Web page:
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Conformation critique on my long yearling :)

Hey everyone! I am curious what thoughts are in my young one :slight_smile: he’s supposed to be my Eventing partner in the future. Right now he’s about 16.1-16.2 and he is 1 year and 10 months old. He is registered Westfalen NA

Sire is Valentino KWPN
Dam is Spring Silk RPSI
Including photos of parents as well!!
NOTE: photo with saddle is the most recent. The other ones of him are just a 2-3 months old.


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I think he is a cutie. I’m not super well-versed in desirable Westfalen confo, but one thing that does stand out to me is that he seems to have his dam’s straighter hock and a tendency to lower-slung hind pasterns. This may make him more prone to suspensory issues down the road, but definitely not a guarantee. However, he is quite young still.

YMMV, I’m touchy about angulation in the hind limbs since our 15 year-old arab has straighter stifles/hocks and it has given him nothing but trouble.


I agree with @ratchet! We have a 4 1/2 yr OldenburgX at our farm that has a hind end/pasterns very similar to OP’s. He got very sore when he was started, got some rest and restarted. Got lame behind and was diagnosed with a bone chip and suspensory issues. He’s been in a pasture for the past year…

Oh interesting! Is there anything you would’ve done differently in his upbringing now that you’ve gone through this? I know about conformation enough but not as in depth as it can go, especially when you’re looking for horses to be upper level prospects.

First, he is not my horse. He belongs to a boarder where I work. I noticed his hind pastern angles were low when I’d casually see him in turnout around 1-2 yrs. Even at walk/trot his pasterns flexed too much. Fronts looked fine. His owner does jumpers, but I could just tell this guy wouldn’t hold up to basic flat work, let alone jumping. As I mentioned above, he became sore and then lame just during the starting process (light work/short sessions) several days/week. He’s a pretty big guy, 16.2 WB.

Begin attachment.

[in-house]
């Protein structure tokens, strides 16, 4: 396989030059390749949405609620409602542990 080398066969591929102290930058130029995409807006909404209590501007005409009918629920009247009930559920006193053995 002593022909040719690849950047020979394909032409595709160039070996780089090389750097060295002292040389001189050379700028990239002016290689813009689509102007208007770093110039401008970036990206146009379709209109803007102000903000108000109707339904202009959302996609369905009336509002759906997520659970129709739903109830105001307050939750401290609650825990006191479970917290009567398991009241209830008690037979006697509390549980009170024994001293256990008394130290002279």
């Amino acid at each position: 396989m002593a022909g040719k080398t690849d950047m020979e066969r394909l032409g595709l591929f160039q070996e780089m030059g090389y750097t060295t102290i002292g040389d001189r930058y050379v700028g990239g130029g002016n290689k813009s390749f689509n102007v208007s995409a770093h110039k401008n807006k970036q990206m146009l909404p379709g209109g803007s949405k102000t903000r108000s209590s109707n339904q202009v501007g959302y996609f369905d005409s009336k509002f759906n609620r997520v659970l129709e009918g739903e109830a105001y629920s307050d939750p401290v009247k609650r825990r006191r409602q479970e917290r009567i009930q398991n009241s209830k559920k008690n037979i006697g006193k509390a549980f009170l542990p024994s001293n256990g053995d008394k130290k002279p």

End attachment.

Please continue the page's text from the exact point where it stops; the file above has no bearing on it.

The guy who started this gelding never made a comment about the pasterns, so I didn’t give my unsolicited opinion. IMO this gelding might be a trail horse if they carefully monitor his condition and he comes sound. Never say never, but this type of conformation does not bode well for moderate performance. Mechanically there’s just too much stress at the sesamoid, suspensory, fetlock juncture. If he’s to be your eventing partner, I’d have a well-regarded sporthorse vet come out and evaluate him now. See what they say. If you don’t have access to this type of specialist, contact one at Rood & Riddle, Hagyard or a university equine center and see if good video of leading and/or lungeing from various angles and maybe baseline X-rays would be enough for a cursory evaluation.

He is cute, love that he is playing with the lead rope in the first photo. :smiley:

How old is the dam? I agree with others regarding the pastern concerns, but I like his hind end just fine besides the pasterns. It may also be the photo angle of that first picture.